New Year pictures, as their name implies, are made especially to celebrate the Lunar New Year holiday. With the coming of Spring Festival, these pictures appear in households throughout the nation, their bold outlines and vibrant colors adding to the excitement of the holiday season. New Year's pictures are an ancient Chinese folk art, reflecting the simple and thrifty customs and beliefs of the common people, and embodying their hopes for the future.
New Year pictures, like Spring Festival couplets, trace their origins to China's ancient door gods. After a certain point, however, these pictures were no longer limited to depicting the various protective deities, and became increasingly rich and colorful. Among the common subjects of New Year pictures are "A Surplus Every Year," "Peace Year After Year," "Blessings from Heaven," "An Abundance of Grain," "Flourishing Livestock," and "Spring Comes with Good Fortune."
Papercuts made from lucky red paper are often pasted in windows and on doors to celebrate Spring Festival. Papercutting is an extremely popular Chinese folk art. Papercuts usually draw their subject matter from legend, opera, and the twelve animals of the Chinese zodiac. Bold and expressive, they depict a range of lucky themes and beautiful dreams, adding color and verve to the celebratory spirit of Spring Festival.
The character "福" fu means happiness and good fortune. It is as often used as a decoration during Spring Festival, expressing the hope for good fortune and a bright future in the coming year. In order to emphasize the significance of this character, it is often pasted on the door upside down. This is meant to cause visitors to remark, "Your fu is upside down," which is an exact homonym for the auspicious phrase, "good fortune has arrived."
In addition to door gods, Spring Festival couplets, New Year pictures, and papercuts, many families also paste up special decorations known as menjian on Lunar New Year's Eve for good luck. Made out of red or colored paper, these decorations consist of papercuts plus auspicious sayings, with a fringed bottom. Today, instead of the traditional menjian, many people put up "Chinese knots," a type of decoration made out of red cord tied into lucky designs.
Making sacrifices to the ancestors is one of the most important folk customs of Spring Festival. Traditionally, households prepared for New Year's Eve by bringing their family's genealogical records, ancestral portraits, and memorial tablets to the ancestral hall, where the altar was prepared with incense and offerings. In some regions, offerings were prepared for the deities of Heaven and Earth as well as for the ancestors. In other areas, obeisance was made to the Jade Emperor (the highest deity in the folk pantheon), and the Queen Mother of the West (wife of the Jade Emperor). The offerings, known as "offerings to Heaven and Earth," consisted of mutton, five types of cooked dishes, five colors of snacks, five bowls of rice, two date cakes, and a large steamed wheat-flour bun. The rite was conducted by the head of the household. After burning three bundles of incense and bowing to the ancestors, prayers were offered for a fruitful harvest in the coming year. Finally, paper images of money were burned, the smoke carrying the household's prayers and salutations to Heaven. These Spring Festival rituals were a way of wishing the ancestors and deities a Happy New Year.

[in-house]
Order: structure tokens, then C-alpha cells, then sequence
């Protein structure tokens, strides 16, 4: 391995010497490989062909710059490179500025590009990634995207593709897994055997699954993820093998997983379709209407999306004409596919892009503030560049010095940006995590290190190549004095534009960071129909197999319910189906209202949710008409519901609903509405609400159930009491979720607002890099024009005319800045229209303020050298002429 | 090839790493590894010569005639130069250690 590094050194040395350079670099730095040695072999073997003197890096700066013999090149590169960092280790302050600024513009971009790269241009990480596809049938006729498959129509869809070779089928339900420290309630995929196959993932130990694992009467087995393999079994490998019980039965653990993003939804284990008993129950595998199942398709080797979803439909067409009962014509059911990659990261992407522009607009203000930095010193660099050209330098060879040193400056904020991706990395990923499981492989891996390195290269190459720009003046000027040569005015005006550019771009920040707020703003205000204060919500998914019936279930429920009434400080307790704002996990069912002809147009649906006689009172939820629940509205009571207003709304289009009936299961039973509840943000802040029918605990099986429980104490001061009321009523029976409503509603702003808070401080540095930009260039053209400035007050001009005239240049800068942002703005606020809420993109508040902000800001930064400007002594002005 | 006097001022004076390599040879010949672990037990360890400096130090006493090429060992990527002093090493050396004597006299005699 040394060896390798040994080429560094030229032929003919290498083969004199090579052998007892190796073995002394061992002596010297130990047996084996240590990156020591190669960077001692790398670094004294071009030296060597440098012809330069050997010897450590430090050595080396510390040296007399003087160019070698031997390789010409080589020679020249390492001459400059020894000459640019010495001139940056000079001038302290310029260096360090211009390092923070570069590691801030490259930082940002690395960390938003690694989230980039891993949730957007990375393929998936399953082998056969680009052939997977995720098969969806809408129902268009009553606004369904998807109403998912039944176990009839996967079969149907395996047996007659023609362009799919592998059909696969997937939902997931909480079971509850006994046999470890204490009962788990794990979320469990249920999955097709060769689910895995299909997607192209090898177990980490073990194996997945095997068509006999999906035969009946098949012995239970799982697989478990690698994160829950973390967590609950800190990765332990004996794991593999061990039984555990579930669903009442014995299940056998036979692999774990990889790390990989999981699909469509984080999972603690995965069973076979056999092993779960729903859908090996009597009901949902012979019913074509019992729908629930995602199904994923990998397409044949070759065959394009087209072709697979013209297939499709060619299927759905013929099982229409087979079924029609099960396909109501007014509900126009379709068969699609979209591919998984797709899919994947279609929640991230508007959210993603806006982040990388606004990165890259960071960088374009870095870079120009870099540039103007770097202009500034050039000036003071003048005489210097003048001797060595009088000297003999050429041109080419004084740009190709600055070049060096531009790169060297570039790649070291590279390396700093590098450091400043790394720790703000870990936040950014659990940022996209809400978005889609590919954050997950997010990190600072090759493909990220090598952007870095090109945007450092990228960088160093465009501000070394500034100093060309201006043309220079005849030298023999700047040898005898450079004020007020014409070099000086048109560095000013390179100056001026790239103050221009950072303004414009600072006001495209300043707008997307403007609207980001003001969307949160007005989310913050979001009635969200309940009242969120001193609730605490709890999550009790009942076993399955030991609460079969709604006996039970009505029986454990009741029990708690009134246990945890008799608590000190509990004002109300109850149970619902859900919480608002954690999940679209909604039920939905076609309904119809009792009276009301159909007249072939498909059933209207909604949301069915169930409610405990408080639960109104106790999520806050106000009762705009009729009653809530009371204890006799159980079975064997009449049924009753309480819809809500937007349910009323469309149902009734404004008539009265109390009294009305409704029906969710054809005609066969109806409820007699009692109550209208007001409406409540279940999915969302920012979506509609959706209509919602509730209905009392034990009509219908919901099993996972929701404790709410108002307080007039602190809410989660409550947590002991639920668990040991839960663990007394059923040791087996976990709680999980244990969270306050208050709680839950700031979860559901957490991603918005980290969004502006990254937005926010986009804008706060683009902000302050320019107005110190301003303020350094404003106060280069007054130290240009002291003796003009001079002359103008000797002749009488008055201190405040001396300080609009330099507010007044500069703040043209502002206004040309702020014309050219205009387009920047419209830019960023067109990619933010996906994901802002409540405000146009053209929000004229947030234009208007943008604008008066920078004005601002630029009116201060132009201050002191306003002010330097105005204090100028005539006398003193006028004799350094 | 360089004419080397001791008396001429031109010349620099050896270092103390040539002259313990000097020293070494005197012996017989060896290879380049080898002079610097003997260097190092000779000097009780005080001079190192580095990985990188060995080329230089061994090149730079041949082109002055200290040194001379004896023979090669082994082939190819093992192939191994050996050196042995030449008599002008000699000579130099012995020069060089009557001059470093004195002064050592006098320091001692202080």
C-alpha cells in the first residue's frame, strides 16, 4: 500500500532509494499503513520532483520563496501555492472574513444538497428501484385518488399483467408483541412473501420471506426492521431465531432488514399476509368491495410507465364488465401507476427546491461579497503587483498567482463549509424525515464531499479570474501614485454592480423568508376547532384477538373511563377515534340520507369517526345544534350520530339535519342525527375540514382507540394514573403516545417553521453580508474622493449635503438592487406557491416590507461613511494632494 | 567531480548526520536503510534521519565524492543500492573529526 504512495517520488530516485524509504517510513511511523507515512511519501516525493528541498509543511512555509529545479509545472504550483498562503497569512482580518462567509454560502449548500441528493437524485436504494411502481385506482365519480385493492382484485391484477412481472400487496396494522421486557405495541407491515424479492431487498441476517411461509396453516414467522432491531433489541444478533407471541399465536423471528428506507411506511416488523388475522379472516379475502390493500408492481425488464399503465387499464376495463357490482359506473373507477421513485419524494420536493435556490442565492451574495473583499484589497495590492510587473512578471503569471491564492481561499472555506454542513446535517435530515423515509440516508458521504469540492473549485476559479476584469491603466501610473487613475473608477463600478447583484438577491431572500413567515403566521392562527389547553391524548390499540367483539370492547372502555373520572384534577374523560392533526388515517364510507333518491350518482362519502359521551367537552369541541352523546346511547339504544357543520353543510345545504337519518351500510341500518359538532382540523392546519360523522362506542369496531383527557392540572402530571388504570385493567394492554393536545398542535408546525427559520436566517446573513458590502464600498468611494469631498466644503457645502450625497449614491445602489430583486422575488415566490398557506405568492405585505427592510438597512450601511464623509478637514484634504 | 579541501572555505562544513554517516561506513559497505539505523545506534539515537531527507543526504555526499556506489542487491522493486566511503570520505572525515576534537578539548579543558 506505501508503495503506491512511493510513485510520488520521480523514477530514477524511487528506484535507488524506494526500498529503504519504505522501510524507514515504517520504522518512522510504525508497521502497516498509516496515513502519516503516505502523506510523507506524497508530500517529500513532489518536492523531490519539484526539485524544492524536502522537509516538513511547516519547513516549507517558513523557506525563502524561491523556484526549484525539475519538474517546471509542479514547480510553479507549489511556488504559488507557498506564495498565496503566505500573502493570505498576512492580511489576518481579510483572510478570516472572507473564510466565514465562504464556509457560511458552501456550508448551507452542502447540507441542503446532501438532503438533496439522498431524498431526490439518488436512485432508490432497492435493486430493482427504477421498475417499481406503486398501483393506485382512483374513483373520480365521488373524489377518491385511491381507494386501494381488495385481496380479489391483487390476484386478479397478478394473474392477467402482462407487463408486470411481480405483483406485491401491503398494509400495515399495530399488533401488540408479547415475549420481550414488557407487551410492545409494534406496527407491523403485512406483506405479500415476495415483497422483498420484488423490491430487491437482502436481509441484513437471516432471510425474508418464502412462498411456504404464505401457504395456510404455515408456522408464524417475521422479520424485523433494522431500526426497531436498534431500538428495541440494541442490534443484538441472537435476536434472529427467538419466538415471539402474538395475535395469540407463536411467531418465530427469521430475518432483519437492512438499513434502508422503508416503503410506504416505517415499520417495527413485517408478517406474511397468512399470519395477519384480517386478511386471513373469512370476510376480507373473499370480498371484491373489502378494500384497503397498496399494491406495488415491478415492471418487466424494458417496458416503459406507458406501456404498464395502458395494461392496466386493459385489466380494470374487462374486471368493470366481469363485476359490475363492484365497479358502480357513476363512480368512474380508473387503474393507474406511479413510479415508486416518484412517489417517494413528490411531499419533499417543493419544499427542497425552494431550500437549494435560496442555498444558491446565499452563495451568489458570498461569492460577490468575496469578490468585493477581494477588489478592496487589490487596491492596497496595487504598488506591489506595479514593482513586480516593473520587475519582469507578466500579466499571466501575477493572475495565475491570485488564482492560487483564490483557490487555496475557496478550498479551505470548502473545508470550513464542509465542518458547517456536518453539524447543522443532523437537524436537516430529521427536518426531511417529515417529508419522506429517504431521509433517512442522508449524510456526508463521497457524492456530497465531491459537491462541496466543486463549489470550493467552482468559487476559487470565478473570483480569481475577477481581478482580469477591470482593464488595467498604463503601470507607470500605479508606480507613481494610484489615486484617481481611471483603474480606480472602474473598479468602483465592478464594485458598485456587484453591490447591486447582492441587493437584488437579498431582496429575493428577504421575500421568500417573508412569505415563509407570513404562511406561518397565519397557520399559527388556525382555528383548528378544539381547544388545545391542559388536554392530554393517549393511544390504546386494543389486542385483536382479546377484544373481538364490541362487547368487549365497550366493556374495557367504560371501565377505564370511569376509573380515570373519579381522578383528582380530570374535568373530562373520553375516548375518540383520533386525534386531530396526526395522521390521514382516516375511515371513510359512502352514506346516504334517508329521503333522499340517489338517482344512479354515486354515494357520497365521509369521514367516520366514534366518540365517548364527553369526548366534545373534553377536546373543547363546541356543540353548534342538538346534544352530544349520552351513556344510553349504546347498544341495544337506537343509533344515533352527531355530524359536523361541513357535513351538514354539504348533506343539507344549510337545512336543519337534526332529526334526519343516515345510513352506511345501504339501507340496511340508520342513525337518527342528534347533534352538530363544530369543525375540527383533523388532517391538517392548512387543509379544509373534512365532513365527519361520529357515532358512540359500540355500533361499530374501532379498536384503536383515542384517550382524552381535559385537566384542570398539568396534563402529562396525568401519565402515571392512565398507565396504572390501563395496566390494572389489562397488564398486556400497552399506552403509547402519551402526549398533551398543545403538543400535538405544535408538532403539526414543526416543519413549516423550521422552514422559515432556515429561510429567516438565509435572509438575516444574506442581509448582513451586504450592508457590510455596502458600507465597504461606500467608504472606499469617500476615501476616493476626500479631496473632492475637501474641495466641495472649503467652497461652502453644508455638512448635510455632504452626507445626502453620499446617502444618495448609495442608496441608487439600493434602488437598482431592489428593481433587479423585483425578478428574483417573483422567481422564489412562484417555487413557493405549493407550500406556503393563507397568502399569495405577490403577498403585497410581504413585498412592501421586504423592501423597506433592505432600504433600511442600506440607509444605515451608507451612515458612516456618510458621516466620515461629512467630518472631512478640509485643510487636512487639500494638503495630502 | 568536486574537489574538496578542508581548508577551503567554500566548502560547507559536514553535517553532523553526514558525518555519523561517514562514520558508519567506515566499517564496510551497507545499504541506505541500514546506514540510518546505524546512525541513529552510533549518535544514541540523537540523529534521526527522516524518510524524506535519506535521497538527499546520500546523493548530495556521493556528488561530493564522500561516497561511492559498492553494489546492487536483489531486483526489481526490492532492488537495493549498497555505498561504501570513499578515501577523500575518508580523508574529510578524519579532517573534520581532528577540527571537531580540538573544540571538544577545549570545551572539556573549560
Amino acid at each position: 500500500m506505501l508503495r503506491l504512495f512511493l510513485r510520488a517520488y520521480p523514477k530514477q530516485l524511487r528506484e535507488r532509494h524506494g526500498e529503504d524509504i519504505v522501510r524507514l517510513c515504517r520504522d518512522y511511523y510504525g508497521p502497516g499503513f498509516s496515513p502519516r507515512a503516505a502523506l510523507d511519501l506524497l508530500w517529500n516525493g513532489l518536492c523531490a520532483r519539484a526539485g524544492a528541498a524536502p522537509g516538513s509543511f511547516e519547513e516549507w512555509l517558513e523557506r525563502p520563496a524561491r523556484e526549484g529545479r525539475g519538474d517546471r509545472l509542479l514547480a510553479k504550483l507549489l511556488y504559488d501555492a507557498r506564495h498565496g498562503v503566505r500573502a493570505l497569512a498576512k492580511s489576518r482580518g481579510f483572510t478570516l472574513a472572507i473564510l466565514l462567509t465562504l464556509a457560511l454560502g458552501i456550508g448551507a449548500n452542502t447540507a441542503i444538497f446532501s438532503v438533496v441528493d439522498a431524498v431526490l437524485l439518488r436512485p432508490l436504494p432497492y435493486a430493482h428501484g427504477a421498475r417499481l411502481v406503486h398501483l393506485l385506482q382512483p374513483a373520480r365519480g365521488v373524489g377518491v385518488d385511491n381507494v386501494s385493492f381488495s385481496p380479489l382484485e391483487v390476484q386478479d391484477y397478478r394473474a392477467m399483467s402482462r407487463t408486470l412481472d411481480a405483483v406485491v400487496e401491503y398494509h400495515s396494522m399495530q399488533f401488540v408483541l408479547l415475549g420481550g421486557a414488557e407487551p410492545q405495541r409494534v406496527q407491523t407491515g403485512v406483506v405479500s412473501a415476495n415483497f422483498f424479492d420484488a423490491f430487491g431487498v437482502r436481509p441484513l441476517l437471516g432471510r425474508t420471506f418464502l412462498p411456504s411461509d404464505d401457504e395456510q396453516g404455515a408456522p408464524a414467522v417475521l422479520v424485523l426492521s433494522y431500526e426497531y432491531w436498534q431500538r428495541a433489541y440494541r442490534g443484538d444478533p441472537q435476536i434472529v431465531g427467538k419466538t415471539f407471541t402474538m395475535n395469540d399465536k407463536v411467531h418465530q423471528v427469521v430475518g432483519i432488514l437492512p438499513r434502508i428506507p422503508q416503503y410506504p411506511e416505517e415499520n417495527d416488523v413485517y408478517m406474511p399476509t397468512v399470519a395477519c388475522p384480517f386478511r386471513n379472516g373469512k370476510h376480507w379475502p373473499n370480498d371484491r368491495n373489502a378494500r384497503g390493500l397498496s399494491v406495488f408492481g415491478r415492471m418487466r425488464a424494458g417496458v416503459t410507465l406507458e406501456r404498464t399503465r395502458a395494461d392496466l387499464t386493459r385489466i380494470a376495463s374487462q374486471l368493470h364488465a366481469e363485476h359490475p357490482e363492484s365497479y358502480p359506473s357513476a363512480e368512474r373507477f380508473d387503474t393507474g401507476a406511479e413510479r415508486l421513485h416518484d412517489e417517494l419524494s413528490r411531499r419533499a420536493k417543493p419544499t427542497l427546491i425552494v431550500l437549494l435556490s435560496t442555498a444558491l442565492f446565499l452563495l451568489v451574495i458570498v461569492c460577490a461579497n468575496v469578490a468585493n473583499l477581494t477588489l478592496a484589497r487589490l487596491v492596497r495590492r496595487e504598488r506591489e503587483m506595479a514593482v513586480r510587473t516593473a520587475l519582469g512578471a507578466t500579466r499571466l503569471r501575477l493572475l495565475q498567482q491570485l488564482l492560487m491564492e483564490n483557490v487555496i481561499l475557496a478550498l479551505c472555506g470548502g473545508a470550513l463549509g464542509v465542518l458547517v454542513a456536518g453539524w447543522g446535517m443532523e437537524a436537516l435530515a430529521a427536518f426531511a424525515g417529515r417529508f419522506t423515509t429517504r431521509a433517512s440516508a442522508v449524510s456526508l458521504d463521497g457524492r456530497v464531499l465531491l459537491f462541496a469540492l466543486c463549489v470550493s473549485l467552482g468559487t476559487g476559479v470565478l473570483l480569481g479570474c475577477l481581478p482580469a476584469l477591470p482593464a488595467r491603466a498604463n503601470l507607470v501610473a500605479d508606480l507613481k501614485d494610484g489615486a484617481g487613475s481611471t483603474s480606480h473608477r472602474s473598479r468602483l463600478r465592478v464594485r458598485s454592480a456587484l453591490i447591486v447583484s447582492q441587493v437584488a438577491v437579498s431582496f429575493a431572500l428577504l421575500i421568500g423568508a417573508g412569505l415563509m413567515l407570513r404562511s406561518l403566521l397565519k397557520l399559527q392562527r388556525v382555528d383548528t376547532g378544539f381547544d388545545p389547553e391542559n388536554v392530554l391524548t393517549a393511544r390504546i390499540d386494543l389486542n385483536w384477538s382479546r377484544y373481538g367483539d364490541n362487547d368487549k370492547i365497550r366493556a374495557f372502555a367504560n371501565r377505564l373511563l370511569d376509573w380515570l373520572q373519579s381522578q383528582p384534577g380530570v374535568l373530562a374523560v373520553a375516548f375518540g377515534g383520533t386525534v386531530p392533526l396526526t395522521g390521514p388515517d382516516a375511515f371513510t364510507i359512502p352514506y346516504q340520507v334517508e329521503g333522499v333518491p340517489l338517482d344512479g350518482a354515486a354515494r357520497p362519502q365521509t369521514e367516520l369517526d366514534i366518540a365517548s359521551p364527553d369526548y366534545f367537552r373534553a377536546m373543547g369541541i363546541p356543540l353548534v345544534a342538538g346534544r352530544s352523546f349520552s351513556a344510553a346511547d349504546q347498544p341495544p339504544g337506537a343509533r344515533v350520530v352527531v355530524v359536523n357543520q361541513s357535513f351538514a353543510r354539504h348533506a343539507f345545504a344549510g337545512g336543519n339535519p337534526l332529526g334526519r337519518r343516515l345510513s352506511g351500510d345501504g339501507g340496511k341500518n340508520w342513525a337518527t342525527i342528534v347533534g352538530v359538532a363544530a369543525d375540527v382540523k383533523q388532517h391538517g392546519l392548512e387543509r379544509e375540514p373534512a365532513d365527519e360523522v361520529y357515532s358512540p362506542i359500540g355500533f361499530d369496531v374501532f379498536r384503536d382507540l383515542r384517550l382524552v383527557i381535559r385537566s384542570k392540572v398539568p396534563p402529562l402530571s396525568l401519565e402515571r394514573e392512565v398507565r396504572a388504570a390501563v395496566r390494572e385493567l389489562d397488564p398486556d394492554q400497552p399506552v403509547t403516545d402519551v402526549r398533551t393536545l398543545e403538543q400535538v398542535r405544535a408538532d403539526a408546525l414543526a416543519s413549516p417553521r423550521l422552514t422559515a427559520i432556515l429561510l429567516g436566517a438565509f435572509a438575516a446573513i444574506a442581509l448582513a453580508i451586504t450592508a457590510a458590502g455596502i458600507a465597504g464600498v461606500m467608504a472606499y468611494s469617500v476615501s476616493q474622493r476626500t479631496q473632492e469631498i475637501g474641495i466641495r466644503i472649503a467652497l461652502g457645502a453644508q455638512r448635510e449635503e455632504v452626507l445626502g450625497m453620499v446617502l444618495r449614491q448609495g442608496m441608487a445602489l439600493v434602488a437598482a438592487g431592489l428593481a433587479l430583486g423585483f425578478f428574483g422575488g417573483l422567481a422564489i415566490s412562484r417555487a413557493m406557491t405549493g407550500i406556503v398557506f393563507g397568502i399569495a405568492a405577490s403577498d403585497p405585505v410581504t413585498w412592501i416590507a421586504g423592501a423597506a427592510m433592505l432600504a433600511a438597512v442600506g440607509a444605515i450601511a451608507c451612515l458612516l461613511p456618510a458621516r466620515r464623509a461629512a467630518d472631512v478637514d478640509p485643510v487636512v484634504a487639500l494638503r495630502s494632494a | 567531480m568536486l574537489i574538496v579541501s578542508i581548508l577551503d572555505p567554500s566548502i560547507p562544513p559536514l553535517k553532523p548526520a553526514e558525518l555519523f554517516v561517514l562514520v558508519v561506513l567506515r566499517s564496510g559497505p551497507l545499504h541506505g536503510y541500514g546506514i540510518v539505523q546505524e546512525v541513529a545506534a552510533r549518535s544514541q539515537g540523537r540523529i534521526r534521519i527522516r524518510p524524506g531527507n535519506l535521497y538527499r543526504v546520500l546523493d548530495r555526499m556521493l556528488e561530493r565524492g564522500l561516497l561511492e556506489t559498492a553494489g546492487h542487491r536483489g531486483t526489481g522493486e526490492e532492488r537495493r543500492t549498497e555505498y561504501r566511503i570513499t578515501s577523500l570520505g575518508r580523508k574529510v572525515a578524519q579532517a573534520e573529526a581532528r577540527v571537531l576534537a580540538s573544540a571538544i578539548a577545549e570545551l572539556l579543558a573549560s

It was considered imperative to honor the ancestors during Spring Festival, both to remember previous generations and to ensure the continuation of the family line. However, regional differences produced widely differing traditions. In some places, the ancestors were honored before the New Year's Eve feast, while in others the ceremony was conducted at midnight on New Year's Eve. In yet other places offerings were made to the ancestors on New Year's morning, right before opening the door of the family courtyard. In Taiwan, the year's final offering to the ancestors was made in the afternoon of New Year's Day. In some regions, offerings were made to the ancestors at home on New Year's Day, after which the household would travel to the ancestral temple for further ceremonies. In some places, it was customary to conduct the ceremony at the ancestral graveyard, burning incense, making offerings, and bowing to the ancestors. Today, people usually pay their annual respects at the graves of their departed loved ones.
On New Year's Eve, the house is brightly lit as the whole family stays up all night to see out the old year and see in the new. People do more than just sit around as they wait for the arrival of the new year. There is plenty to eat and drink, including wine, cooked dishes, New Year's cake, boiled dumplings, fruit, and assorted snacks, and all kinds of games are played. Since it's nighttime, most of the games are played indoors. Popular games include Go, Chinese chess, card games, and mahjong. Before it gets dark, children ride bamboo horses, spin tops, and play games like "Eagle Catches Chicken" and "Blind Man's Bluff". As midnight approaches, the parents prepare the family altar. They then light incense and make offerings to the ancestors and auspicious deities, bringing the New Year's festivities to their peak. After the ceremony is over, everyone exchanges New Year's greetings and eats boiled dumplings. It is also traditional to set off fireworks and firecrackers on New Year's Eve. As it gets closer and closer to midnight, nonstop explosions fills the air and the sky is filled with a sparkling display.
Since the 1980s, it has become extremely popular to watch the annual "Spring Festival Variety Show" on television on New Year's Eve.